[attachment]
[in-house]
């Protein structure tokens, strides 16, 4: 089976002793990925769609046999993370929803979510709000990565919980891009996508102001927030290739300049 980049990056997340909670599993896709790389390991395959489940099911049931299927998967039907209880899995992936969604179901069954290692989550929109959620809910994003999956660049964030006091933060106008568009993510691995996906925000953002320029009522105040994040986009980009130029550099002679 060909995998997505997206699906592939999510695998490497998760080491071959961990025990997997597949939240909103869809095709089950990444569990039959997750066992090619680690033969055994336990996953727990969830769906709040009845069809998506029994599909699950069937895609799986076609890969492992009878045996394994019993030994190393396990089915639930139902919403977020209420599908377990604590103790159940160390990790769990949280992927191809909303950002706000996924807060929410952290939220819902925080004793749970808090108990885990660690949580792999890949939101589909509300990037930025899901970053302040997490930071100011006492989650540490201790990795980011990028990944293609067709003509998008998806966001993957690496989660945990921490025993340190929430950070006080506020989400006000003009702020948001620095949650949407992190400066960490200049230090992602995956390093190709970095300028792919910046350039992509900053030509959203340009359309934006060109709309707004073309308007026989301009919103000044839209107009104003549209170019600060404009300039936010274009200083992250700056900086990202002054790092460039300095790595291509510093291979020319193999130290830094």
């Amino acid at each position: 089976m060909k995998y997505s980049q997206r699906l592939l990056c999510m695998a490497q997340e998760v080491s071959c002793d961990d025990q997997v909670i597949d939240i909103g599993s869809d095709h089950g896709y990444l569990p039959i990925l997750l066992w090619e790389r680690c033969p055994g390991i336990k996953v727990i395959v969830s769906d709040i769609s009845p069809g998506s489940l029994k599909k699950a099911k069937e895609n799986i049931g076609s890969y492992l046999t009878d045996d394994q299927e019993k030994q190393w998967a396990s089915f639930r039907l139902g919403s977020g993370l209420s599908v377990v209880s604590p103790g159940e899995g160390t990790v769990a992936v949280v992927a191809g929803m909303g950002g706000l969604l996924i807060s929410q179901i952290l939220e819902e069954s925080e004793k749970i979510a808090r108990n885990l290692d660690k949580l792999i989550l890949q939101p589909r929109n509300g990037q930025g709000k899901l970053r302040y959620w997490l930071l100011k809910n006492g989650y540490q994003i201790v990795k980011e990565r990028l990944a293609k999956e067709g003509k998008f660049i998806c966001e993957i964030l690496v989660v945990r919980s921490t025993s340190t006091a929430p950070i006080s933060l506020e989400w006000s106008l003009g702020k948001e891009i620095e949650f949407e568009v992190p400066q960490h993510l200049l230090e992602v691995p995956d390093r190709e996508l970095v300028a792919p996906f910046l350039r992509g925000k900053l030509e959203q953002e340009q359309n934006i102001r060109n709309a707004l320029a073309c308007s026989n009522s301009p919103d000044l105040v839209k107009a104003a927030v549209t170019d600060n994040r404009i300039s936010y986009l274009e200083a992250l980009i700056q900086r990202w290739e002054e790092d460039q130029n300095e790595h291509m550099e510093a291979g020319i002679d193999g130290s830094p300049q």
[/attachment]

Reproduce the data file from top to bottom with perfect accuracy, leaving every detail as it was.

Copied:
[in-house]
């Protein structure tokens, strides 16, 4: 089976002793990925769609046999993370929803979510709000990565919980891009996508102001927030290739300049 980049990056997340909670599993896709790389390991395959489940099911049931299927998967039907209880899995992936969604179901069954290692989550929109959620809910994003999956660049964030006091933060106008568009993510691995996906925000953002320029009522105040994040986009980009130029550099002679 060909995998997505997206699906592939999510695998490497998760080491071959961990025990997997597949939240909103869809095709089950990444569990039959997750066992090619680690033969055994336990996953727990969830769906709040009845069809998506029994599909699950069937895609799986076609890969492992009878045996394994019993030994190393396990089915639930139902919403977020209420599908377990604590103790159940160390990790769990949280992927191809909303950002706000996924807060929410952290939220819902925080004793749970808090108990885990660690949580792999890949939101589909509300990037930025899901970053302040997490930071100011006492989650540490201790990795980011990028990944293609067709003509998008998806966001993957690496989660945990921490025993340190929430950070006080506020989400006000003009702020948001620095949650949407992190400066960490200049230090992602995956390093190709970095300028792919910046350039992509900053030509959203340009359309934006060109709309707004073309308007026989301009919103000044839209107009104003549209170019600060404009300039936010274009200083992250700056900086990202002054790092460039300095790595291509510093291979020319193999130290830094």
């Amino acid at each position: 089976m060909k995998y997505s980049q997206r699906l592939l990056c999510m695998a490497q997340e998760v080491s071959c002793d961990d025990q997997v909670i597949d939240i909103g599993s869809d095709h089950g896709y990444l569990p039959i990925l997750l066992w090619e790389r680690c033969p055994g390991i336990k996953v727990i395959v969830s769906d709040i769609s009845p069809g998506s489940l029994k599909k699950a099911k069937e895609n799986i049931g076609s890969y492992l046999t009878d045996d394994q299927e019993k030994q190393w998967a396990s089915f639930r039907l139902g919403s977020g993370l209420s599908v377990v209880s604590p103790g159940e899995g160390t990790v769990a992936v949280v992927a191809g929803m909303g950002g706000l969604l996924i807060s929410q179901i952290l939220e819902e069954s925080e004793k749970i979510a808090r108990n885990l290692d660690k949580l792999i989550l890949q939101p589909r929109n509300g990037q930025g709000k899901l970053r302040y959620w997490l930071l100011k809910n006492g989650y540490q994003i201790v990795k980011e990565r990028l990944a293609k999956e067709g003509k998008f660049i998806c966001e993957i964030l690496v989660v945990r919980s921490t025993s340190t006091a929430p950070i006080s933060l506020e989400w006000s106008l003009g702020k948001e891009i620095e949650f949407e568009v992190p400066q960490h993510l200049l230090e992602v691995p995956d390093r190709e996508l970095v300028a792919p996906f910046l350039r992509g925000k900053l030509e959203q953002e340009q359309n934006i102001r060109n709309a707004l320029a073309c308007s026989n009522s301009p919103d000044l105040v839209k107009a104003a927030v549209t170019d600060n994040r404009i300039s936010y986009l274009e200083a992250l980009i700056q900086r990202w290739e002054e790092d460039q130029n300095e790595h291509m550099e510093a291979g020319i002679d193999g130290s830094p300049q």